In that uncertain climate, the anxiety of the PM as regards handling developments triggered by Zaev’s remarks forced him to send a message to FYROM that it is obliged to comply with both the spirit and the letter of the agreement, otherwise both the accord and Skopje’s admission to international organisations [Nato and the EU] will not go forward.
At the same time, the PM’s staff signaled that at the forthcoming EU summit he will highlight the fact that Mitsotakis declared that the signing the Prespa Agreement was a quid pro quo with lenders and partners, who in return approved the rescinding of pension cuts.
Attack on Pasok
Another thing that causes a sensation was Tsipras’ attempt to woo the erstwhile political base of Pasok, declaring that, “We are not about to hand these voters over to a bankrupt [Movement for Change] leadership, which led this party where it did. We shall be side by side”.
New Democracy reacted strongly to the prime minister’s deprecating reference to former SYRIZA MP Petros Tatsopoulos as “the dregs of political life who occupied SYRIZA’s parliamentary seat and because he had odd relations with half of Athens (Tatsopoulos had declared that he had slept with half of Athens) he left SYRIZA and went to you [ND] so that he might end up sleeping with the other half of Athens”.
The protracted skirmishes between Tsipras and Mitsotakis drew intense reactions, with Kammenos and Greek Communist Party MP Nikos Karathanasopoulos warning that if this happens again they will leave the chamber.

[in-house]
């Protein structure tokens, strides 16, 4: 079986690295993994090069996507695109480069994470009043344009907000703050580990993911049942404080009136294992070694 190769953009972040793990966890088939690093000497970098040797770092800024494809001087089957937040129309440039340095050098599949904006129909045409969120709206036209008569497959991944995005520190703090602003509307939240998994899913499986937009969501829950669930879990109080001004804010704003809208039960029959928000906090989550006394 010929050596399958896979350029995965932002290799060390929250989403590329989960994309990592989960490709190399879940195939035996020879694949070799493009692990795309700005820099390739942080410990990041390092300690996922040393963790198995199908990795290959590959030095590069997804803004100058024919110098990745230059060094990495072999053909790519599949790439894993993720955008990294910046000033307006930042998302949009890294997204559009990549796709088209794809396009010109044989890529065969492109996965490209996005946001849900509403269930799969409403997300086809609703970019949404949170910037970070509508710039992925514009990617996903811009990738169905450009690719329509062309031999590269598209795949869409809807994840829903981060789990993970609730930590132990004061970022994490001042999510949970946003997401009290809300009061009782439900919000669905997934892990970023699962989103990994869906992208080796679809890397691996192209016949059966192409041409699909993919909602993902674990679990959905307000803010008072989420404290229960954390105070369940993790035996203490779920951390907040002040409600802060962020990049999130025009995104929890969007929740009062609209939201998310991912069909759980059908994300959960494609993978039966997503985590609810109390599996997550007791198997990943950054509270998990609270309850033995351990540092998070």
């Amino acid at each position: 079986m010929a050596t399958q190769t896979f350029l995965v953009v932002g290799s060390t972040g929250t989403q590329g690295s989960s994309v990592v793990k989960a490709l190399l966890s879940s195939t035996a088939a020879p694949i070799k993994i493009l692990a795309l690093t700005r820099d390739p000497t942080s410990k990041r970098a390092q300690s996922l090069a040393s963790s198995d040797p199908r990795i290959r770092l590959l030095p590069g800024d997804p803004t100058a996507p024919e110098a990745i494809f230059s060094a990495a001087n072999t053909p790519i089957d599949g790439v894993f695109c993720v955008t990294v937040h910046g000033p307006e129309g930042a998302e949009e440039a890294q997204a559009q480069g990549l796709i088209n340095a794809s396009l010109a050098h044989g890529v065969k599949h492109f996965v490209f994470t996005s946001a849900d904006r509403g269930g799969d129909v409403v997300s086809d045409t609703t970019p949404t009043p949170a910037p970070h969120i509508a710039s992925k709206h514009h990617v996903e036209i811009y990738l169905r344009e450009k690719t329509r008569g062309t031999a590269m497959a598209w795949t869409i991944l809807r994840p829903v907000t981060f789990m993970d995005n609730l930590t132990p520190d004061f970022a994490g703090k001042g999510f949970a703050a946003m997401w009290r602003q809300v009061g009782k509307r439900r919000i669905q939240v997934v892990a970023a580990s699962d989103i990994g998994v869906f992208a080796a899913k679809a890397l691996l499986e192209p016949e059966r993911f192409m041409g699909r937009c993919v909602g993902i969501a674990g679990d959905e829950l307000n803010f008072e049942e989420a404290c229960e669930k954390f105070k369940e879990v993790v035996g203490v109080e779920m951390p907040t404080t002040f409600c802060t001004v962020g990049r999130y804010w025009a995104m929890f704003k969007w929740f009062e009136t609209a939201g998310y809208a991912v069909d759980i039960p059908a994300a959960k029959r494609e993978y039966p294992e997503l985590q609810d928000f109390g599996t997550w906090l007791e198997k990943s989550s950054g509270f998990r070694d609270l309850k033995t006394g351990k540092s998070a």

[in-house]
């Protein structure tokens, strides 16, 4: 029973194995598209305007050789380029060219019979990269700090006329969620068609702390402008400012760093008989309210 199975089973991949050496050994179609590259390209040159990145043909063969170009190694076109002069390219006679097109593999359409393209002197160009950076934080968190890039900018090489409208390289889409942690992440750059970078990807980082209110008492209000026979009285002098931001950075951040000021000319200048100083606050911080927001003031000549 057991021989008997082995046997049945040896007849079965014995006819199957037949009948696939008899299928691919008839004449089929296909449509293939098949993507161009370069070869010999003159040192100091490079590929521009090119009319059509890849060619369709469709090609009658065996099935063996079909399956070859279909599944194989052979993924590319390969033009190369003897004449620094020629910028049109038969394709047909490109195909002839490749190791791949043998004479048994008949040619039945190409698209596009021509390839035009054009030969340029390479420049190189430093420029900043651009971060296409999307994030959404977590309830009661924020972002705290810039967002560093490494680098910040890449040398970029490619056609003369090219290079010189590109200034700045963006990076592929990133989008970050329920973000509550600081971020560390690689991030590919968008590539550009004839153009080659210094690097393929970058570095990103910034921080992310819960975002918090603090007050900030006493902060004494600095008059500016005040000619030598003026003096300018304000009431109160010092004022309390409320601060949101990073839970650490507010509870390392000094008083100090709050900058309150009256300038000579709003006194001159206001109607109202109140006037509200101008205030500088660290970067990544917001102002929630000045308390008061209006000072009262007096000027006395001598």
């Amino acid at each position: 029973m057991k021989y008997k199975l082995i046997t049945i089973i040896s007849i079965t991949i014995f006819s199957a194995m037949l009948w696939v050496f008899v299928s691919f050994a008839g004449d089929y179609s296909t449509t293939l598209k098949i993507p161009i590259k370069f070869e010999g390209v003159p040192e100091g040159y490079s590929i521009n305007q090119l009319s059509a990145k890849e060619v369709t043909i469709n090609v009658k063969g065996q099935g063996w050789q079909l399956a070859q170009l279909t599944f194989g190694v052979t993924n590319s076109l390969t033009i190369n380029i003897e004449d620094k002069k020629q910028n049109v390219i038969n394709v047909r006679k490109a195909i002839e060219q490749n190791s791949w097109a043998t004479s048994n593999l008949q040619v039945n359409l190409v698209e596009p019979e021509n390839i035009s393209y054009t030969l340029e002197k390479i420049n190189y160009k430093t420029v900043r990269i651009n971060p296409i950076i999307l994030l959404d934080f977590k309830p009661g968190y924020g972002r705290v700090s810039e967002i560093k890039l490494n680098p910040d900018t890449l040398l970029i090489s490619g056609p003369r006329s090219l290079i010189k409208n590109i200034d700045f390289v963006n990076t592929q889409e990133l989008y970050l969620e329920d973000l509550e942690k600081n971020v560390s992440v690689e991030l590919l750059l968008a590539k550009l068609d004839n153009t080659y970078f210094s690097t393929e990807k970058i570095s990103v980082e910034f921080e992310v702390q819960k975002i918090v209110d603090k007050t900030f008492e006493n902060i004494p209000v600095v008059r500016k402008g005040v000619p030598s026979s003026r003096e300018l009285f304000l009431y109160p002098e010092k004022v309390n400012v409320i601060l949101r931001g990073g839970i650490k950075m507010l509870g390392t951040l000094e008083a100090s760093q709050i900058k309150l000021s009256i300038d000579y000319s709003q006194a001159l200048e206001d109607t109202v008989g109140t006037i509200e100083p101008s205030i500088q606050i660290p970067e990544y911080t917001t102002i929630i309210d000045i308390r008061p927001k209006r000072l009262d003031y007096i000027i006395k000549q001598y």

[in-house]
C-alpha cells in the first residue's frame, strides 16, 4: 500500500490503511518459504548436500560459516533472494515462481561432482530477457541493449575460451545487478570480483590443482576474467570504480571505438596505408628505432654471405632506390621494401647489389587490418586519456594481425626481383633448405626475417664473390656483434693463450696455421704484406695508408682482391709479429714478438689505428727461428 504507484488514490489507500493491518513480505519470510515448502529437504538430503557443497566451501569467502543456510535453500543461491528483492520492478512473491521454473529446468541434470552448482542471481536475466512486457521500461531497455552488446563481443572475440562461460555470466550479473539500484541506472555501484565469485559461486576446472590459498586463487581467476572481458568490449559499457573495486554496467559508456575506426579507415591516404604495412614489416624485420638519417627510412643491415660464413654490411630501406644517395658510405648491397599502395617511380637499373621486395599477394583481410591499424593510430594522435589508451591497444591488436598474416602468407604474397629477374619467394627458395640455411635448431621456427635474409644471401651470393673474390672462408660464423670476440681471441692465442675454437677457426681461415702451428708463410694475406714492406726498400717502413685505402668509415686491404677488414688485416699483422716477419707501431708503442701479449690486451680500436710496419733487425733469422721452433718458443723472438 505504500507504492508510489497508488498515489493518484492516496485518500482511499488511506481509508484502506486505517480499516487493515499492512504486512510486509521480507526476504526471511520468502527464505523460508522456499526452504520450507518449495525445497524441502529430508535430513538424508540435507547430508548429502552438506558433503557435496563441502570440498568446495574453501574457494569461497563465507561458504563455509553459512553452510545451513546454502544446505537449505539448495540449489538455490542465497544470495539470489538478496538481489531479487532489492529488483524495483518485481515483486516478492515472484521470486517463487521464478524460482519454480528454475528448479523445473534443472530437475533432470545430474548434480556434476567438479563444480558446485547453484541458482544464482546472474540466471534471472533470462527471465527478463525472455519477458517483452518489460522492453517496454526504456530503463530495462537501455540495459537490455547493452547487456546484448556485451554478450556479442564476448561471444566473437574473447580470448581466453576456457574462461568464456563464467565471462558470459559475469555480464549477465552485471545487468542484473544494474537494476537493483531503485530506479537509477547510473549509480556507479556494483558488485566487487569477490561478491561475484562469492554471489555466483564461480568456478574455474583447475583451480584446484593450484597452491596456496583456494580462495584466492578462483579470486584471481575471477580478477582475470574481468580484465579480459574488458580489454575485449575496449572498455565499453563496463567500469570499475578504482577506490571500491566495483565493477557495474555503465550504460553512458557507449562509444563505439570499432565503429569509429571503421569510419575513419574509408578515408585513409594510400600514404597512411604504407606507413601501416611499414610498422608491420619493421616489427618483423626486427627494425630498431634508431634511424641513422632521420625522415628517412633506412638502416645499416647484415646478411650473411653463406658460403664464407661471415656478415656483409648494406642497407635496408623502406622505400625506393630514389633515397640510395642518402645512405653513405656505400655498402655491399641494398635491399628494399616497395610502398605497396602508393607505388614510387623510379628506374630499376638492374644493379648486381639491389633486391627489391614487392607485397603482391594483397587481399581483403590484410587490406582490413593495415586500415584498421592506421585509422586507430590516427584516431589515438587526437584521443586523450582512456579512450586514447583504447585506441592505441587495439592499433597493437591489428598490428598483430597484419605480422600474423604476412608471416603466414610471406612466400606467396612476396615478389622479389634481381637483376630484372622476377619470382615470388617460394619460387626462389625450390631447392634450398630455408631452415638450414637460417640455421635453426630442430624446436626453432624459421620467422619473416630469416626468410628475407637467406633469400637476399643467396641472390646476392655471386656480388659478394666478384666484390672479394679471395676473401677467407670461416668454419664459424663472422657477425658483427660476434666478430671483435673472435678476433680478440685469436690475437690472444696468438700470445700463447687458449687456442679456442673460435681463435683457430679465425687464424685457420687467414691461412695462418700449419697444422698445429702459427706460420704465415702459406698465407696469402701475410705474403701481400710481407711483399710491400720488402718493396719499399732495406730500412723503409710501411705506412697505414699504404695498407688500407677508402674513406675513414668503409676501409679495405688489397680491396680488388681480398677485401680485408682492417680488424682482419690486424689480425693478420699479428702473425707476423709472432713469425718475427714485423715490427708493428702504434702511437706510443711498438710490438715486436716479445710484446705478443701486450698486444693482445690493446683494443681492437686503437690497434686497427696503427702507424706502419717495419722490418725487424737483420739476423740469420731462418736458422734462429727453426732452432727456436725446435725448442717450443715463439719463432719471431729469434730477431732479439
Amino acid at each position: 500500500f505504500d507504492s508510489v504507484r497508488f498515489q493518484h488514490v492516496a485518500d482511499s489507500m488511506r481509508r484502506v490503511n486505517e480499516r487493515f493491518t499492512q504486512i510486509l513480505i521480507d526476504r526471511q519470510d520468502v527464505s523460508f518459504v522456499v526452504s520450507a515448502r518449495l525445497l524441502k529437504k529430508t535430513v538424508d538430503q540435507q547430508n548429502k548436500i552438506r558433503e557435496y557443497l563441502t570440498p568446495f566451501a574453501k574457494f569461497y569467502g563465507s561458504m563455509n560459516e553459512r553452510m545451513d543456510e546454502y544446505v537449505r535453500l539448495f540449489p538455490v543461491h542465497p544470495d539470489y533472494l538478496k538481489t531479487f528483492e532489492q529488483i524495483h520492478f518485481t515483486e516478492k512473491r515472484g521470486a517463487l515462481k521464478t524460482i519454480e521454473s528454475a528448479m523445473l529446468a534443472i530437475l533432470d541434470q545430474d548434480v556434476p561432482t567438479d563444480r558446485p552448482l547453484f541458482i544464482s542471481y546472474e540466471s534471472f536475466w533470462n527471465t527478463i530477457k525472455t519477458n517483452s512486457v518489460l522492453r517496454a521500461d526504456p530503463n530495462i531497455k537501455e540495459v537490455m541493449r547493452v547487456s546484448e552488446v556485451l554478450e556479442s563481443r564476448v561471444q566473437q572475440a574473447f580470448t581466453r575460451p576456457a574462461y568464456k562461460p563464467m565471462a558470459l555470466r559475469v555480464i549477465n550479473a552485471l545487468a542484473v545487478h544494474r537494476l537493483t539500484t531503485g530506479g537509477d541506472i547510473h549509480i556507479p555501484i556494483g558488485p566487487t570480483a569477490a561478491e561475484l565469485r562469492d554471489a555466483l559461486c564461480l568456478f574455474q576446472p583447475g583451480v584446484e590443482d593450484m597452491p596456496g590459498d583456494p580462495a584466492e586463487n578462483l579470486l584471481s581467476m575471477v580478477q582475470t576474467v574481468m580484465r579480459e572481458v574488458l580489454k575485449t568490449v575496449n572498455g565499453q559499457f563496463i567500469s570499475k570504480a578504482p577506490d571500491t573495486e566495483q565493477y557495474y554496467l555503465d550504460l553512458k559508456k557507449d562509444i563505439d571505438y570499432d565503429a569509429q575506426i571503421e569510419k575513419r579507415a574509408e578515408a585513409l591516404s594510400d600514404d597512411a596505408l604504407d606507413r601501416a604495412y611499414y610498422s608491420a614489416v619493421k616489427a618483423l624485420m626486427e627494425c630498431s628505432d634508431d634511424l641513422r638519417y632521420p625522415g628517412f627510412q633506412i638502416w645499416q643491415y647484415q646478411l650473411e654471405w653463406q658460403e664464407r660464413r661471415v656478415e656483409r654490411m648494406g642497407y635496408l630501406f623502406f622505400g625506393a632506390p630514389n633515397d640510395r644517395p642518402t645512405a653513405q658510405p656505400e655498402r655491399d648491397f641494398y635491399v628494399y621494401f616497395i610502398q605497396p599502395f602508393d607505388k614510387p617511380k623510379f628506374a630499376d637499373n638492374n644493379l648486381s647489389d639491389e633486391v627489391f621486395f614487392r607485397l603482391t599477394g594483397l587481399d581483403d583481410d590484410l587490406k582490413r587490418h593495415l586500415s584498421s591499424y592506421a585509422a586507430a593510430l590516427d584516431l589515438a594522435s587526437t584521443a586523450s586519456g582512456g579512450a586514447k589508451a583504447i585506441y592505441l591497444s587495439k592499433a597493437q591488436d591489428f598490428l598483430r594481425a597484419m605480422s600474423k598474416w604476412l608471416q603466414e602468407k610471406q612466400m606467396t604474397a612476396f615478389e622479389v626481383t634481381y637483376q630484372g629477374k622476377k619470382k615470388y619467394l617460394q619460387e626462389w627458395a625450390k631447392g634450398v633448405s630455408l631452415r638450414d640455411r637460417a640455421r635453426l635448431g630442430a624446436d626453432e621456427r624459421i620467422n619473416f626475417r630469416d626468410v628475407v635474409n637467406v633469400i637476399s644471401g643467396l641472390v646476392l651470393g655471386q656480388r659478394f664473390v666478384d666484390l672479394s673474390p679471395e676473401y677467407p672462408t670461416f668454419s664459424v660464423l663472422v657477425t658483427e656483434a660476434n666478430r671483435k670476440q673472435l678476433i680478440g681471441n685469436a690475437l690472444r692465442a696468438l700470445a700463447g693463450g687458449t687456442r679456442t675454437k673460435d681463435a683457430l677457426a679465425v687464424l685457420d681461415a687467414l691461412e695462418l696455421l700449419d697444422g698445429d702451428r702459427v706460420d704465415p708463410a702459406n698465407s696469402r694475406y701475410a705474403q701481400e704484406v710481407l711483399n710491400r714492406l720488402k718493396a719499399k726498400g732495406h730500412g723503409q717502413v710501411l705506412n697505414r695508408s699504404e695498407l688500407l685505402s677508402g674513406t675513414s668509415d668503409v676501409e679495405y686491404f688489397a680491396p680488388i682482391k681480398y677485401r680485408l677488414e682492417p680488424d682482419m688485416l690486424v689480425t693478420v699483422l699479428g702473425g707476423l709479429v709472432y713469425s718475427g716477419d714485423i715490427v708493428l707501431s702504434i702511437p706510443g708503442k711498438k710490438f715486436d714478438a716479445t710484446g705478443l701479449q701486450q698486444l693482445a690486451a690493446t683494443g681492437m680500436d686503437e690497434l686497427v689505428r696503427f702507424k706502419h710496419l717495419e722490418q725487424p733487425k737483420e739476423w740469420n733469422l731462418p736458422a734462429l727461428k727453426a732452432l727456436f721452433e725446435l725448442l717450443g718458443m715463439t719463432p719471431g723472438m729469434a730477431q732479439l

An embarrassing haste
Alexis Tsipras was so anxious to link Ta Nea and To Vima, and even more so their owner and businessman Evangelos Marinakis, to fake news, that he ended up being exposed by the calendar. He essentially targeted Marinakis’ Alter Ego SA Media Company over articles published and reported on the radio station of the Group’s previous ownership, the Lambrakis Press (DOL S.A.).
Immortal quotes of Prime Minister Alexis Tsipras
“I will abolish the bailout memorandum with one law and one article.”
“SYRIZA commits itself to do whatever it can to once again place the Public Power Company under state control 100 percent. For us, that is an axiom.”
“We shall end any discussion about raising the VAT tax on the islands.”
“We shall not allow public assets and infrastructure to be handed over to the claws of the Hellenic Republic Asset Development Fund (TAIPED).”
“Go back Madam Merkel. Go back Mr. Schaueble. Go back gentlemen of the conservative nomenclature.”
“We shall not allow the vultures of international funds to speculate by seizing the property of Greek citizens. We shall protect the primary residences of Greek citizens. No home in the hands of a banker.”
“The ENFIA [real estate] tax is an irrational tax. It cannot be corrected. It must be abolished.”
“The 751-euro minimum wage will reinstated for all working people, regardless of age.”
“In the past, a minister would be replaced and a whole army of party cadres, personal friends, and personal advisors appointed by the minister would leave as well. We say that this must stop. It will stop because we shall bring a different outlook.”